Google introduces its internal “Issue Tracker” tool facilitating better collaboration between the Cloud Platform and customer. To this end, all the existing issues are migrated from the old code.google.com tracker to Issue Tracker hosted at issuetracker.google.com.
Google Issue Tracker, by default only displays issues assigned to customers, but can easily change to show a hotlist of choice like “a bookmark group or saved searches.” It also allows to quickly view all issues that are starred. For better notification, you can adjsut settings by clicking gear icon in the top right corner and selecting settings.
For information about how to create, edit, search and group issues, check out the getting started with Google Issue Tracker documentation.
Here are few things that can be done with new Issue Tracker:
Search for product-specific issues from code.google.com in the Issue Tracker, including any issue reported, commented on or starred. When you open any code.google.com issue link, it’ll automatically redirect you to the new system.
Issue Tracker organizes issues into a component hierarchy and let you drill down to a particular product’s issues. For example, “you can view all Google App Engine or Google Compute Engine issues, which correspond to the old tracker’s full issue list for App Engine and Compute Engine,” writes the team.
“You can find links to each product’s issues in the support documentation. To search within those issues, leave the component ID in the search bar; removing it will search public issues from all Google products.”
Google and CloudEndure, now providing a no cost, self-service migration tool for Google Cloud Platform (GCP) customers, that allows you to migrate virtual machines and physical servers into GCP with near-zero downtime and little to no disruption.
The joint CloudEndure/GCP VM Migration Service is offered at no charge, “although customers may incur costs for machines created as well as ephemeral helper instances that orchestrate the migration,” wrties the team.
To get started with the new service, see this tutorial.
Google Cloud CDN, now generally available offering a choice and speed to Google Cloud Platform (GCP) customers with number of new CDNs joining the CDN ecosystem.
Some of Google Cloud CDN providers delivering currently to GCP customers include: “Akamai, Cloudflare, Fastly, Level 3, Verizon, and Limelight Networks.”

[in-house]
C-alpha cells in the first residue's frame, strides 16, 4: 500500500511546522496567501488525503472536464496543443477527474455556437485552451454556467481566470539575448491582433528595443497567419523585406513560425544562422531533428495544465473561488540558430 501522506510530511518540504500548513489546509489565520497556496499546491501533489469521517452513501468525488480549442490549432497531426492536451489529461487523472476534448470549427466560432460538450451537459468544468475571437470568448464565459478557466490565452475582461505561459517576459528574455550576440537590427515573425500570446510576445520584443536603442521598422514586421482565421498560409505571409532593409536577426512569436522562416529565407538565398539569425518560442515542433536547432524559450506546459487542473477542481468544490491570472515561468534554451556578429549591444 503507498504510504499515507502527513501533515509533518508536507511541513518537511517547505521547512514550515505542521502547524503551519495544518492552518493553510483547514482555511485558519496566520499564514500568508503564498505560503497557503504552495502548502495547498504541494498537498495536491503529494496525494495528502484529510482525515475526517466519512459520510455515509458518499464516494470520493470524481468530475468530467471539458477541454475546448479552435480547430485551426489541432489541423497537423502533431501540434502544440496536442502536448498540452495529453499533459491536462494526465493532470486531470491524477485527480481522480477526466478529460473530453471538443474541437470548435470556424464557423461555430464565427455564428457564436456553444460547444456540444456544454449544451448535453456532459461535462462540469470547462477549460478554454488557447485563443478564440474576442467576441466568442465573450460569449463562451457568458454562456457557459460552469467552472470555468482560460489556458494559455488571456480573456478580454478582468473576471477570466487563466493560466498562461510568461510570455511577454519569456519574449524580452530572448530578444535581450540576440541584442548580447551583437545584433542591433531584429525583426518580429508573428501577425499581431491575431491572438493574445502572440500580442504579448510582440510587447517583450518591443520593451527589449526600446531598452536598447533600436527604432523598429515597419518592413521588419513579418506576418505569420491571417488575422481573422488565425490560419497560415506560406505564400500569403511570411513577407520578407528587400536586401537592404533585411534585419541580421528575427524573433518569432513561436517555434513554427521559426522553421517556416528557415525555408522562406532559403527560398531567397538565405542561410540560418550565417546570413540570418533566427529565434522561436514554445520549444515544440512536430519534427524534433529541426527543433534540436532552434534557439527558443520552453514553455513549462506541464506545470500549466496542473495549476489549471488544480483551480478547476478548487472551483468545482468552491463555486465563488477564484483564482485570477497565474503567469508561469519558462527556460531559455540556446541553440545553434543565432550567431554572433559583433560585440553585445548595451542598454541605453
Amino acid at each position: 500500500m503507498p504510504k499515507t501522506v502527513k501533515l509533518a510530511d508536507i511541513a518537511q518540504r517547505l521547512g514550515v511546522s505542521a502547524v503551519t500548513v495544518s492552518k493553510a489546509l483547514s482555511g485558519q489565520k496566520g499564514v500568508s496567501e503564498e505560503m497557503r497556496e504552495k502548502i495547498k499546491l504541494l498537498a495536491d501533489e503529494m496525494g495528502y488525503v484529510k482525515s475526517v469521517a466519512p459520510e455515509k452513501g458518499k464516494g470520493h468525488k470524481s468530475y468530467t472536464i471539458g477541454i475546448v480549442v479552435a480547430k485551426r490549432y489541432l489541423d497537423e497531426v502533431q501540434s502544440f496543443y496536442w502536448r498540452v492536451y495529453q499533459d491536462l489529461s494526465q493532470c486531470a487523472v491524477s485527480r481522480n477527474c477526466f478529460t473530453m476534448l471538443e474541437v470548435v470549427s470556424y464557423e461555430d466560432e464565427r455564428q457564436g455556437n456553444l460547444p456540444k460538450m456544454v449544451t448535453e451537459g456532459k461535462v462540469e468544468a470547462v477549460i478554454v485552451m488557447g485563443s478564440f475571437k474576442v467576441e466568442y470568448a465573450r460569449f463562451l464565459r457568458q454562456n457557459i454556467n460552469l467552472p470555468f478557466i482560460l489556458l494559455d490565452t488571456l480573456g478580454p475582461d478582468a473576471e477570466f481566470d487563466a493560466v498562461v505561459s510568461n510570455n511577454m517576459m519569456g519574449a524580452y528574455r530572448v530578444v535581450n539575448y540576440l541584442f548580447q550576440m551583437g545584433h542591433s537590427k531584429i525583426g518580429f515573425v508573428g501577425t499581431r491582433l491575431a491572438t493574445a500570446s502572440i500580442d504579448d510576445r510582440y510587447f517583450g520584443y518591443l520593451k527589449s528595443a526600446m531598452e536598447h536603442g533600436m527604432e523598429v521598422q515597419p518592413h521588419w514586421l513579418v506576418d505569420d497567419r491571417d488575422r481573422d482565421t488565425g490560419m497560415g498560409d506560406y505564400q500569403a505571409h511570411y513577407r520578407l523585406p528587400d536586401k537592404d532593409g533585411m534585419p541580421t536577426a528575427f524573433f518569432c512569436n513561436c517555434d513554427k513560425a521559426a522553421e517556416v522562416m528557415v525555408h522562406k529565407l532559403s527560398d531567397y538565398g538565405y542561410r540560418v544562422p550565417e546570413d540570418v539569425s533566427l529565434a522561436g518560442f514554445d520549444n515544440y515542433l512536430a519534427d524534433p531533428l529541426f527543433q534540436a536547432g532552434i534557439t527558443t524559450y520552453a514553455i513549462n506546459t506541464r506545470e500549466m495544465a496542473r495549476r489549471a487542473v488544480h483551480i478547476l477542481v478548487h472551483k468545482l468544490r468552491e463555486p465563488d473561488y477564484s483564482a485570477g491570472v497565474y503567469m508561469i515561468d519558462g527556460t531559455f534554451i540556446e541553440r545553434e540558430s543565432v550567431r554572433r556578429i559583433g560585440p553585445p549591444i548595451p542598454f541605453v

Google at Cloud Next 17, will also launch a new user interface (UI) for Google Cloud CDN, with a separate navigation bar for CDN configuration and reporting, in addition to keeping existing checkbox for enabling it via Load Balancing UI. Here’s a preview of the new CDN UI:
Here are Google Cloud CDN highlights:
- Google Cloud CDN is delivered on Google’s high performance global network and edge infrastructure. Google Cloud CDN uses Google’s globally distributed 80+ locations of presence to accelerate content delivery for websites and applications served out of Google Compute Engine and Google Cloud Storage, reducing latency and serving costs.
- Google Cloud CDN does not charge extra for HTTPS (TLS) traffic.
- Google Cloud CDN is integrated into GCP. Once you’ve set up HTTP(S) Load Balancing, you can enable Cloud CDN with a single checkbox as shown below:
- Cedexis, provides visibility into latency, throughput and availability of leading CDN providers.
- CDN Interconnect allows select CDN providers to establish direct interconnect links so that customers egressing network traffic from GCP through one of these links can benefit from direct connectivity to CDN providers as well as Interconnect pricing.
In collaboration with Coursera, Google launched a series of on-demand GCP training courses range in skills levels from beginner to advanced and include topics like cloud fundamentals, operations, security, data analytics and machine learning.
To get trained on Google Cloud Platform (GCP), visit the Coursera/Google catalogue.
Google also kicks off the next chapter of the series, highlighting how Google Cloud Graphite team making open source software work great with GCP—this episode featuring HashiCorp’s open-source DevOps tools and how to use them with GCP.
HashiCorp open source tools simplify application delivery, helping users provision, secure and run infrastructure for any applications.